The United States African Development Foundation (USADF) is an independent United States Government agency dedicated to ensuring economic opportunities for marginalized populations in 21 sub-Saharan African countries. Over the past 30 years, USADF has funded more than $200 million in African designed and led development projects. For more information on USADF and its programs, visit www.usadf.gov.



Source: United States African Development Foundation (USADF)



Friday, April 22, 2011

Nigeria: emergency aid for people fleeing violence in the north

21 Apr 2011 21:04 Africa/Lagos



Nigeria: emergency aid for people fleeing violence in the north

ABUJA, April 21, 2011/African Press Organization (APO)/ -- The International Committee of the Red Cross (ICRC) and the Nigerian Red Cross Society are responding swiftly to the urgent needs of thousands of people displaced in the city of Kano and elsewhere in the north of the country following post-election violence that erupted on 17 April.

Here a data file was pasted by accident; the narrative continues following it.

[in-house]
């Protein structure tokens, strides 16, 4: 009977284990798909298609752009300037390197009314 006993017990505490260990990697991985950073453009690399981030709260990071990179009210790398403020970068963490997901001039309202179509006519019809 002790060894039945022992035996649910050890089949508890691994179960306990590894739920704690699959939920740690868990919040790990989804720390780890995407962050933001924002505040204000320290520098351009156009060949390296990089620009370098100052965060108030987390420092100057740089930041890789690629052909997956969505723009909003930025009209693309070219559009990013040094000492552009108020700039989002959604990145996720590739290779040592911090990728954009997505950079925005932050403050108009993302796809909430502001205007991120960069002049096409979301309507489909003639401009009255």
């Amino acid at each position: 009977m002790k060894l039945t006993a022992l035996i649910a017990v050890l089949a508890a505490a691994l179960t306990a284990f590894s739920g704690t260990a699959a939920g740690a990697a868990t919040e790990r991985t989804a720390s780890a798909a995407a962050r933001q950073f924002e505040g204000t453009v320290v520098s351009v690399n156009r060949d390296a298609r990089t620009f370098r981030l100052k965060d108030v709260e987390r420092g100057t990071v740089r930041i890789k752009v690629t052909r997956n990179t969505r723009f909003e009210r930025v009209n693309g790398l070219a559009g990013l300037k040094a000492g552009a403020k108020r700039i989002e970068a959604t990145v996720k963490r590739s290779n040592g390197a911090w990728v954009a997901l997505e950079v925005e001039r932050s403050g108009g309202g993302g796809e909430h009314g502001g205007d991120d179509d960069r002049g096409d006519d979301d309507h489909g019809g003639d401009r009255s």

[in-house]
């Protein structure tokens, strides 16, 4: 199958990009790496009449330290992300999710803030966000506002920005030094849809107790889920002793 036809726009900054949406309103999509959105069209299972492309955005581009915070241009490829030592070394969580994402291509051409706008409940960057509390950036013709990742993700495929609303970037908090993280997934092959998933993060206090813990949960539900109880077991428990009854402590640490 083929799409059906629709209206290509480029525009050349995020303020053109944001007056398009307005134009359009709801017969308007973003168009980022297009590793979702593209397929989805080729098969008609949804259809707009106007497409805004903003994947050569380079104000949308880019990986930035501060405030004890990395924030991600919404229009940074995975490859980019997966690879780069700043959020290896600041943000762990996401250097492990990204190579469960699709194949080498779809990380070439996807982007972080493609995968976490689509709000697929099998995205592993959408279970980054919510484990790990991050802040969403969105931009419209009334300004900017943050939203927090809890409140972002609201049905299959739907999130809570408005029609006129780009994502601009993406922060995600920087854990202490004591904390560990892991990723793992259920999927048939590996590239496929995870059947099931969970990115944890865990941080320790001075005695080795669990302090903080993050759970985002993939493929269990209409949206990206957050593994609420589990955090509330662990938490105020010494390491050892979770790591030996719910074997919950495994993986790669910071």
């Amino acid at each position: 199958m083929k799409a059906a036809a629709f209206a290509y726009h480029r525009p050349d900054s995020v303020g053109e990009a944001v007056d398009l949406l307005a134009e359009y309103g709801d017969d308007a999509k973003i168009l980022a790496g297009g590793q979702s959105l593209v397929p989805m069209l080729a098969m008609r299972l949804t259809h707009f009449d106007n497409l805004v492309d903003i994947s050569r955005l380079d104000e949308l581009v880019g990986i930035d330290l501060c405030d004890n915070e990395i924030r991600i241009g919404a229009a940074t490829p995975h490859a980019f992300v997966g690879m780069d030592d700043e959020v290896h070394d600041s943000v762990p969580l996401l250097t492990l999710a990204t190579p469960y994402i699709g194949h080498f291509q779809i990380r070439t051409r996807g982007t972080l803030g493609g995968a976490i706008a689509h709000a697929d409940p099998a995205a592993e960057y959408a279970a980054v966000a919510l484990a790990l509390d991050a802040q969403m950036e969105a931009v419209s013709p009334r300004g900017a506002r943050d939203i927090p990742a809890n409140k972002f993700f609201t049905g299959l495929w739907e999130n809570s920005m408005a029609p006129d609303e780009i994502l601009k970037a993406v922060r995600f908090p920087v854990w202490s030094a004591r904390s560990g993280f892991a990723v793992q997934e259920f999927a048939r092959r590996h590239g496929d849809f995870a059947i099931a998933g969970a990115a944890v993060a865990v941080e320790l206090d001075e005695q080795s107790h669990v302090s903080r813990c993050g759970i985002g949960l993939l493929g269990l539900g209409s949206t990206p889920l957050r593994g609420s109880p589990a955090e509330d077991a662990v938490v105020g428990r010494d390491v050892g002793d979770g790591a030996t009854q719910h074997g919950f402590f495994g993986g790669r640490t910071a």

"At least 12,000 displaced men, women and children are assembled in six locations in Kano," said Otchoa Datcharry, head of the ICRC office in the city. ICRC and Nigerian Red Cross staff have installed a 5,000-litre water storage bladder, and distributed 2.5 tonnes of emergency food rations (crushed cassava, sugar and bread) and 25,000 litres of water to 9,000 people. "Four more water storage bladders will be installed in coming days," added Mr Datcharry.


In Bauchi, the ICRC and the Nigerian Red Cross distributed 600 kilograms of food items to more than 750 displaced people, mostly women and children, who fled the violence and assembled in an open area in front of an industrial complex. A group of women among the displaced have volunteered to cook and distribute the food.


Assessments of the need for further assistance are under way in Kano, Bauchi and Kaduna and in other violence-stricken areas.